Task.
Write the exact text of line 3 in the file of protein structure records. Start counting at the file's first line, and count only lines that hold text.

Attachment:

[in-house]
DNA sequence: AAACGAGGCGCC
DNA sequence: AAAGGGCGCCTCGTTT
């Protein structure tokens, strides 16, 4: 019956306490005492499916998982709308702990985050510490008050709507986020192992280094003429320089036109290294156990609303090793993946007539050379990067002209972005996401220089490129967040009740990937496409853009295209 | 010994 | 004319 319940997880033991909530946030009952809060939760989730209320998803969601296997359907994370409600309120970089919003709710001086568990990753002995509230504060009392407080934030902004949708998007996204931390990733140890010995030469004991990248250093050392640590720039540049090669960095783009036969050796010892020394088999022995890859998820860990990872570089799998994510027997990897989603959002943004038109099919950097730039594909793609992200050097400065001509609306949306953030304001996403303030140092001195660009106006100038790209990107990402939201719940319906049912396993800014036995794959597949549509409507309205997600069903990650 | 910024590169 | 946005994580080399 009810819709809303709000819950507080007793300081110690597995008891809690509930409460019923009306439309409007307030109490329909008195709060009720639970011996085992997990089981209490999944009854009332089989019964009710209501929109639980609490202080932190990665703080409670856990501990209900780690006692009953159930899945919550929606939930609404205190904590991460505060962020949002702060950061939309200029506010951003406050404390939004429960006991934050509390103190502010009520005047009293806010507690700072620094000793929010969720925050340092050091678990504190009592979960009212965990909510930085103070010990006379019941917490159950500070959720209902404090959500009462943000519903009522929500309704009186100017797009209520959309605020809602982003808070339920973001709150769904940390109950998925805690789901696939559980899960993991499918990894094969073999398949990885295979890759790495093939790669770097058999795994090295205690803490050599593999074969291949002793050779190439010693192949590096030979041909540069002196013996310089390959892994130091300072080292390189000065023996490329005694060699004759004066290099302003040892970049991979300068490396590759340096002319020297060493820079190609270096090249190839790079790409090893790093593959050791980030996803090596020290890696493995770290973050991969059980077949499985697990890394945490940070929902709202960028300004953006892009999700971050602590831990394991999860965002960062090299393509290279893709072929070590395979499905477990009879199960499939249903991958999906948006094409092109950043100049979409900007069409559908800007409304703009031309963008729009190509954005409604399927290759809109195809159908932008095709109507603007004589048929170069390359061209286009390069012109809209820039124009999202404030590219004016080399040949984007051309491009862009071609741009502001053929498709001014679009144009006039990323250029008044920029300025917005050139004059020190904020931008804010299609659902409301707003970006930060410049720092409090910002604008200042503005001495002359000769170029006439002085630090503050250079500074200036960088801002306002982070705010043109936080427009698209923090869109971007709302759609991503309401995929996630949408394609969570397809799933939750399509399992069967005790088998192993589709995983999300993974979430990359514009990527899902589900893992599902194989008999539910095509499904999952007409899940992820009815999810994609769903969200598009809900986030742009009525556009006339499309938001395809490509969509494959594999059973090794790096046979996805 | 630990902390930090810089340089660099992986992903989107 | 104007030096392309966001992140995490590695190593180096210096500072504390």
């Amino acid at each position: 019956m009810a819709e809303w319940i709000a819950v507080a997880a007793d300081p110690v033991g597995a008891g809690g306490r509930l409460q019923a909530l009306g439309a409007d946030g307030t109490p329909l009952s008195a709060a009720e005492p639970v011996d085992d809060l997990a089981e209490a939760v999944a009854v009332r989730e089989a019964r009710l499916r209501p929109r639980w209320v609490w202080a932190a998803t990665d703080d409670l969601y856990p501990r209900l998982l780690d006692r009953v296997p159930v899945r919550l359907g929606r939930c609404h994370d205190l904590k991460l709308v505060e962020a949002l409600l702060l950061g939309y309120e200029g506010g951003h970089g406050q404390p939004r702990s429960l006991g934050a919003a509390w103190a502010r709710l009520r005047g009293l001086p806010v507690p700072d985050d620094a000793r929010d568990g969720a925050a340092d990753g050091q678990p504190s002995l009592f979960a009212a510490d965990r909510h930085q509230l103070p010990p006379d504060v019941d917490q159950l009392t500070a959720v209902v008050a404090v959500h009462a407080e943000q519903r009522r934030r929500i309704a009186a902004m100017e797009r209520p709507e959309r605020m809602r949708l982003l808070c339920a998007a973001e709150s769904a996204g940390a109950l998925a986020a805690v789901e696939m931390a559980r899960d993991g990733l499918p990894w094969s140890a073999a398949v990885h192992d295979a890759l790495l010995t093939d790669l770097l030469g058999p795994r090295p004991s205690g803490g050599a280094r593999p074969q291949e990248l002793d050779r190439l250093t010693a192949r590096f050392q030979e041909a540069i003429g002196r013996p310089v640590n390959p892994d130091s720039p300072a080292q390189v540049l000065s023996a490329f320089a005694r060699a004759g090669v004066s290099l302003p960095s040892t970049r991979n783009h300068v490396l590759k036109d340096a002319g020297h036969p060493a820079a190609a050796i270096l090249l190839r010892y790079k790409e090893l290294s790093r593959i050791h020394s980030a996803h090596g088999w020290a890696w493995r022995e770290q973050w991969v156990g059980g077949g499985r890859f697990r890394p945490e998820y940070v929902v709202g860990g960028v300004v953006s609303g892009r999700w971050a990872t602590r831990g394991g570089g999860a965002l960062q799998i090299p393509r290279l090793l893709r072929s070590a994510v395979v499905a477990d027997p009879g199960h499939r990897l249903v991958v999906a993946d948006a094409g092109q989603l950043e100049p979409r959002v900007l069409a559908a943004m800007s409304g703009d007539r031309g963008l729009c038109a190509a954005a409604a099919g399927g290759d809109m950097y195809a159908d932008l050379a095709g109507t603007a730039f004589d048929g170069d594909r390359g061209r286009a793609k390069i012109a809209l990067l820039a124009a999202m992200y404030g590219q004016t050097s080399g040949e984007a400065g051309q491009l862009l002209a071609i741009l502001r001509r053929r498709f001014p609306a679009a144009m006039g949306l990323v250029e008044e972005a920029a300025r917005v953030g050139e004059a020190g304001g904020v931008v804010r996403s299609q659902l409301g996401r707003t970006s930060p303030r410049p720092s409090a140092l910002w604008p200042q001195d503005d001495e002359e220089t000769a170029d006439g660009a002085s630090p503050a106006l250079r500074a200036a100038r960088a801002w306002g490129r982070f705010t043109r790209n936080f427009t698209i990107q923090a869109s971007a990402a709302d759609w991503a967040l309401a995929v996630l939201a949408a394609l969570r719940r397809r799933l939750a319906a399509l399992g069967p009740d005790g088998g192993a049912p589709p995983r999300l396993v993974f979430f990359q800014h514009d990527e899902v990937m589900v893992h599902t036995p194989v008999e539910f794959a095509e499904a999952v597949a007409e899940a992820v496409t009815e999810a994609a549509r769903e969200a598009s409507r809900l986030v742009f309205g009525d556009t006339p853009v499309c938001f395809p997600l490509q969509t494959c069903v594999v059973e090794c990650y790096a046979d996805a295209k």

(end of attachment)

DNA sequence: AAAGGGCGCCTCGTTT